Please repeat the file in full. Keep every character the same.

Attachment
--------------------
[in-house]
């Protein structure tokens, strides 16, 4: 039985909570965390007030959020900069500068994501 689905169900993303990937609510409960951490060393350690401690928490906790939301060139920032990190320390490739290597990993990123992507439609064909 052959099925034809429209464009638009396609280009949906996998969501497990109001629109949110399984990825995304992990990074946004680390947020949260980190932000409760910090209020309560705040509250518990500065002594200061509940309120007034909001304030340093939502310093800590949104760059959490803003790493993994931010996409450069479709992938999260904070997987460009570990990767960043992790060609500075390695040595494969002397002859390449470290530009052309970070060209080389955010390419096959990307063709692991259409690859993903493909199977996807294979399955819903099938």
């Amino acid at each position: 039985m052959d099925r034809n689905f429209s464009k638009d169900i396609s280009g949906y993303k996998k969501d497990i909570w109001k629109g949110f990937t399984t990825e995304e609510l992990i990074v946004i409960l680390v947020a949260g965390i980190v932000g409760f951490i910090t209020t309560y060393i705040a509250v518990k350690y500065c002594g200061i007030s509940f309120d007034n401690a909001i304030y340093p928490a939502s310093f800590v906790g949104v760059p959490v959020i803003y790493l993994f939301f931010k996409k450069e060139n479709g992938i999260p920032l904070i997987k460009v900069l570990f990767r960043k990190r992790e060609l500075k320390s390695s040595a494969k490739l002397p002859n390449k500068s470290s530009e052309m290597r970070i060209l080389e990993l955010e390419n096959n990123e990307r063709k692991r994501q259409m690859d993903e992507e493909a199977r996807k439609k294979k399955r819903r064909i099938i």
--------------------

[in-house]
């Protein structure tokens, strides 16, 4: 039985909570965390007030959020900069500068994501 689905169900993303990937609510409960951490060393350690401690928490906790939301060139920032990190320390490739290597990993990123992507439609064909 052959099925034809429209464009638009396609280009949906996998969501497990109001629109949110399984990825995304992990990074946004680390947020949260980190932000409760910090209020309560705040509250518990500065002594200061509940309120007034909001304030340093939502310093800590949104760059959490803003790493993994931010996409450069479709992938999260904070997987460009570990990767960043992790060609500075390695040595494969002397002859390449470290530009052309970070060209080389955010390419096959990307063709692991259409690859993903493909199977996807294979399955819903099938």
């Amino acid at each position: 039985m052959d099925r034809n689905f429209s464009k638009d169900i396609s280009g949906y993303k996998k969501d497990i909570w109001k629109g949110f990937t399984t990825e995304e609510l992990i990074v946004i409960l680390v947020a949260g965390i980190v932000g409760f951490i910090t209020t309560y060393i705040a509250v518990k350690y500065c002594g200061i007030s509940f309120d007034n401690a909001i304030y340093p928490a939502s310093f800590v906790g949104v760059p959490v959020i803003y790493l993994f939301f931010k996409k450069e060139n479709g992938i999260p920032l904070i997987k460009v900069l570990f990767r960043k990190r992790e060609l500075k320390s390695s040595a494969k490739l002397p002859n390449k500068s470290s530009e052309m290597r970070i060209l080389e990993l955010e390419n096959n990123e990307r063709k692991r994501q259409m690859d993903e992507e493909a199977r996807k439609k294979k399955r819903r064909i099938i």